Poor structure causes soil particles to run together and seal. That leads to erosion and surface crusting, which causes stand problems.
“While corn’s grassy roots might help build soil structure, the soybeans in Farm B’s rotation don’t help much,” Ferrie says. “We realized we had to add wheat or a grass cover crop to the rotation for continued improvement.”
The farmer chose a grass cover crop. Flying annual ryegrass seed into soybeans in 2014 sounded promising; but, for reasons not fully understood, the cover crop failed to establish.
In fall 2015, the farmer harvested some of the corn early (4% more moisture than the rest of the field) and drilled cereal rye into the stalks. “The timely seeding produced a good stand,” Ferrie says. In spring 2016, they no-tilled soybeans into the cereal rye.
In the more productive silty clay loam, the cover crop had no effect on yield. But in the less productive silt loam soil, in two locations within the field, there was an impact. In the first location, the cover cropped portion yielded 58 bu. per acre and the no-cover portion yielded 56 bu. In the second location, the cover cropped strip produced 55 bu. per acre, compared with 54.6 bu. without a cover crop.
“Water-soluble phosphorus is a pretty good indicator of biological health,” Ferrie says. “The increase from 1 ppm to 2 ppm at the first location is significant.”
Aggregate stability also improved under the cover crop. But Cornell University’s Comprehensive Assessment of Soil Health scores both areas under 20, on a scale of 100, which is considered very low. In contrast, Farm A’s health was rated 80. (See table below.)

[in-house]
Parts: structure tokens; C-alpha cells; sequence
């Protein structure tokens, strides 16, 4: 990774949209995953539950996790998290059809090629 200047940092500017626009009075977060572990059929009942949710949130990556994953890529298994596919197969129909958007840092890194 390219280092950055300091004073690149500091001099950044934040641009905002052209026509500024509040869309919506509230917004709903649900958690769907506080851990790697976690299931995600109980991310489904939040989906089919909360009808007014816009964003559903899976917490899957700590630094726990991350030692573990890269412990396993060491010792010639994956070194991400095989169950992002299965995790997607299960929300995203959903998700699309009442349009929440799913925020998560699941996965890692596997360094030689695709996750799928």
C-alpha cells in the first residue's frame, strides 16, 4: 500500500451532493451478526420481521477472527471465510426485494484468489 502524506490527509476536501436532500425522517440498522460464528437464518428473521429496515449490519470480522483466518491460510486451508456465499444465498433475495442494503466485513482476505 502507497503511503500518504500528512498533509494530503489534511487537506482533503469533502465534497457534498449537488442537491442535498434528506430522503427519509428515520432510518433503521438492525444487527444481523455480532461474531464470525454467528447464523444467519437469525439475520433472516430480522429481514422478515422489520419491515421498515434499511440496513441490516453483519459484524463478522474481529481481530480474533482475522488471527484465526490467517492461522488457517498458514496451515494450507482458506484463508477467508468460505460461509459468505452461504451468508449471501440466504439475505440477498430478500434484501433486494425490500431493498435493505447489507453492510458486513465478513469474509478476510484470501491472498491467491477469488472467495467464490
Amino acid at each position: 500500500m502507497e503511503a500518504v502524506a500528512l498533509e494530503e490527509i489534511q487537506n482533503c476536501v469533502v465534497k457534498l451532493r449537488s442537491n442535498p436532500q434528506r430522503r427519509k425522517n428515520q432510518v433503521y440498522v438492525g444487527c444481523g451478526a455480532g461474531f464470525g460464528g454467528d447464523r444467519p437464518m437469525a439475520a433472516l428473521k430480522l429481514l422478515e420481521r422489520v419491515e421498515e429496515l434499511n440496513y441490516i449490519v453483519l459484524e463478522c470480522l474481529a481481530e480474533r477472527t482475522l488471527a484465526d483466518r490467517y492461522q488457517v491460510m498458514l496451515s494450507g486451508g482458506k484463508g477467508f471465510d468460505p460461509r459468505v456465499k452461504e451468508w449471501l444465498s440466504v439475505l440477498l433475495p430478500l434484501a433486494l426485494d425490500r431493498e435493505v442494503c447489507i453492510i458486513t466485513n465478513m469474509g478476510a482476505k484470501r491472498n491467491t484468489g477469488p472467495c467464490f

“Although the improvement in aggregate stability was small, the score did move in the right direction,” Ferrie says. “Eventually, improvements in aggregate stability should result in improved water infiltration, and we’ll see improvement elsewhere, such as in the soil’s carbon/nitrogen ratio.”
The 2016 yield increase was not enough to pay for the cost of the cover crop (drying the early harvested corn, planting the cover crop and terminating it in the spring), Ferrie notes. “But at least it wasn’t a yield drag,” he adds.
A cereal rye cover crop was seeded in fall 2016. This spring, the operator will strip-till corn into the cover crop.
“We hope to keep the ball rolling, in terms of soil health improvement,” Ferrie says. “This past year’s results were encouraging but also disheartening because soil health is not improving as fast as I had hoped. Still, we proved we could make the farm profitable in just a few years.”
Building on the Systems Approach, the Soil Health series details the chemical, physical and biological components of soil and how to give your crop a fighting chance. To learn more about this multiyear effort to nurture sick soil back to health, visit www.FarmJournal.com/soil_health